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Wednesday, July 19, 2017

Why I Correct Other People's Kids at the Playground

Talking to another mom friend the other day, I unleashed something I have been keeping secret since I became a mom myself: I correct kids on the playground -- my kids, your kids, other random kids who may need correcting.
It wasn't until the other weekend at the park, when I realized I was a "kid corrector." C has always been rather intimidated by the playground. Climbing and sliding have never really been her thing, and for a kiddo with hypotonia, that totally makes sense. However, the other weekend, she actually climbed to the top of the playground. She waved to me, smiling and giggling uncontrollably.
There were only two ways down -- the steps she had just climbed up or an enclosed spiral slide. I held my breath as I watched her make her choice. She pointed hesitantly to the slide, and I did my best to force a smile. I wasn't sure how this would go, but I've been trying hard to not let my own fears and doubts about her abilities affect her from trying new things. She walked over to slide, as if preparing to go down, but stopped.
It took me a minute to realize why she wasn't on her way down -- a group of bigger kids had set up shop in the middle of the slide and we're refusing to budge. No one could go down the slide.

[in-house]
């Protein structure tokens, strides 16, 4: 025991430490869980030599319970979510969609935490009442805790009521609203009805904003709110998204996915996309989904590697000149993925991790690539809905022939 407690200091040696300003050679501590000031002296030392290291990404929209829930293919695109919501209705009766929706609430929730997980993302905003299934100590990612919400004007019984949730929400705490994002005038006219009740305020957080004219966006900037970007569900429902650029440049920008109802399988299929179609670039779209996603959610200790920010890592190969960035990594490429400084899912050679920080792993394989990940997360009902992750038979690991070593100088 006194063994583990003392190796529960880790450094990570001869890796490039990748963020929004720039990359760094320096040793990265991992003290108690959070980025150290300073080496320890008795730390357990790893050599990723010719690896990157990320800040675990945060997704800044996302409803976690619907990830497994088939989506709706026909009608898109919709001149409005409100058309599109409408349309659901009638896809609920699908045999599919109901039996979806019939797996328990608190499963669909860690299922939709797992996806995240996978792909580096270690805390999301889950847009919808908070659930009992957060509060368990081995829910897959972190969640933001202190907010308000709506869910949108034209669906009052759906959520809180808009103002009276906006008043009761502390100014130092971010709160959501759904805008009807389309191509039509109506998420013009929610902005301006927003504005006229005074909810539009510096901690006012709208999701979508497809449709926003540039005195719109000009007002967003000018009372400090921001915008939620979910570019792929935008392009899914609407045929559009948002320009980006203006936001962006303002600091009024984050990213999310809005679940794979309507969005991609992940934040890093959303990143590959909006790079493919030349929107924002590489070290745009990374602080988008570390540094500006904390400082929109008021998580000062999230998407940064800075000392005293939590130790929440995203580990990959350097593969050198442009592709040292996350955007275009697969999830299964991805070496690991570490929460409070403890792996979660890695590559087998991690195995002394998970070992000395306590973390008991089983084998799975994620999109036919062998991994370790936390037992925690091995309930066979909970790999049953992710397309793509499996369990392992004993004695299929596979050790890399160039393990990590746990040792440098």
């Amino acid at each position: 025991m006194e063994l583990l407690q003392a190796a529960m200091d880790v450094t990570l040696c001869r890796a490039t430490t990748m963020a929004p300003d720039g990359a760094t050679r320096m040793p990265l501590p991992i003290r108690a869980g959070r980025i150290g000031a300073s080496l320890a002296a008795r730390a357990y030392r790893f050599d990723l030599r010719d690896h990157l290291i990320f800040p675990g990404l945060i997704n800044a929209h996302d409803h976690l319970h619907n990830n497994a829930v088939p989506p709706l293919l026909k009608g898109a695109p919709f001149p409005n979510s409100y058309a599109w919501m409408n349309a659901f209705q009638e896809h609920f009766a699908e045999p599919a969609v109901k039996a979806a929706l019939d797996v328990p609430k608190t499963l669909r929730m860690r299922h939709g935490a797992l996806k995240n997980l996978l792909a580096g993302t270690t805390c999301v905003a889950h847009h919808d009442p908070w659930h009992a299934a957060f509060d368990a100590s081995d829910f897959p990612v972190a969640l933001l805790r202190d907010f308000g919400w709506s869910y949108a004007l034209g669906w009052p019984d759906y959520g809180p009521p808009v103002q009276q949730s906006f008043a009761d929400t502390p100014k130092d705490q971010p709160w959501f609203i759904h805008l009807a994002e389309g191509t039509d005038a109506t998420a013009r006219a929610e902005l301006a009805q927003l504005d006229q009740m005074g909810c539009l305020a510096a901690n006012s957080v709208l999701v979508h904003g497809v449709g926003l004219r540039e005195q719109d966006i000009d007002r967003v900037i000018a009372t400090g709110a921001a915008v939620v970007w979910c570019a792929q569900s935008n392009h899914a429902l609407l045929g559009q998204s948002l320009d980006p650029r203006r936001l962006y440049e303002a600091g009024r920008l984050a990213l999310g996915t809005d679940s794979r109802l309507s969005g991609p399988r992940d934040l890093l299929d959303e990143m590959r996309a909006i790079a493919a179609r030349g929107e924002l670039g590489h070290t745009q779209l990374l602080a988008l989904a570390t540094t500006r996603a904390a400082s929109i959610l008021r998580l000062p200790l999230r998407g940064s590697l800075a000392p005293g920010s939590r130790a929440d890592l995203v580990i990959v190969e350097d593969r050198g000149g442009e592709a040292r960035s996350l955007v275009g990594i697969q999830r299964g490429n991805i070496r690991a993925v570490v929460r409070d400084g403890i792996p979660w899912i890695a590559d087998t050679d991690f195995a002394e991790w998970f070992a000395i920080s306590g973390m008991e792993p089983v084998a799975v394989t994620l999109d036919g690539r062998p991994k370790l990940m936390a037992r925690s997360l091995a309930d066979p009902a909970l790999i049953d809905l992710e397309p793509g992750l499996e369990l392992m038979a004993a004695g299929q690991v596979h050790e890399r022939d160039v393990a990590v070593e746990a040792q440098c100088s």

Sure that the kids would eventually tire of their spot or overheat from it's sauna-like qualities shortly, I encouraged C to come down the steps and promised her we would try the slide again.
But they didn't.
Other kids tried to use the slide but were also unable -- the big kids screamed at them that they "better not come down." It was like they had squatter's rights on the slide.
I watched as little kid after little kid walked away from the slide defeated. I secretly hoped some bigger kid with some super strong legs would go down the slide and knock the whole lot out, but a quick glimpse around the playground left me less than hopeful.
It had been at least 10 minutes, and with no bigger kid in sight, I went to the bottom of slide and -- in the best teacher voice I could conjure -- told them to get off the slide so other people could use it. Slowly, one-by-one, they exited the slide making sure to avoid eye contact with me.